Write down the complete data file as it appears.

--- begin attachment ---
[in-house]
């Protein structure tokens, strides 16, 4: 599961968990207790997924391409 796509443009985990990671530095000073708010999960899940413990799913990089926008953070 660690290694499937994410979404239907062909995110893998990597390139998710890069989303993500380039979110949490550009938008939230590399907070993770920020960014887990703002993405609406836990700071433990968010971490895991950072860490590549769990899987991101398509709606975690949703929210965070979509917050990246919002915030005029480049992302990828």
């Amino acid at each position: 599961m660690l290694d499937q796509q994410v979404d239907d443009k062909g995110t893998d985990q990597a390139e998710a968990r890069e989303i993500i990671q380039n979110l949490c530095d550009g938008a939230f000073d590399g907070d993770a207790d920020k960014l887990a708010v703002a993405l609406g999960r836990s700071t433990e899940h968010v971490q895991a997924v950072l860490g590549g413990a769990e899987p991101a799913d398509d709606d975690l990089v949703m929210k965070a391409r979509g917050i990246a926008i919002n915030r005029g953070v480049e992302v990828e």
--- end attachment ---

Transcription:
[in-house]
């Protein structure tokens, strides 16, 4: 599961968990207790997924391409 796509443009985990990671530095000073708010999960899940413990799913990089926008953070 660690290694499937994410979404239907062909995110893998990597390139998710890069989303993500380039979110949490550009938008939230590399907070993770920020960014887990703002993405609406836990700071433990968010971490895991950072860490590549769990899987991101398509709606975690949703929210965070979509917050990246919002915030005029480049992302990828």
């Amino acid at each position: 599961m660690l290694d499937q796509q994410v979404d239907d443009k062909g995110t893998d985990q990597a390139e998710a968990r890069e989303i993500i990671q380039n979110l949490c530095d550009g938008a939230f000073d590399g907070d993770a207790d920020k960014l887990a708010v703002a993405l609406g999960r836990s700071t433990e899940h968010v971490q895991a997924v950072l860490g590549g413990a769990e899987p991101a799913d398509d709606d975690l990089v949703m929210k965070a391409r979509g917050i990246a926008i919002n915030r005029g953070v480049e992302v990828e």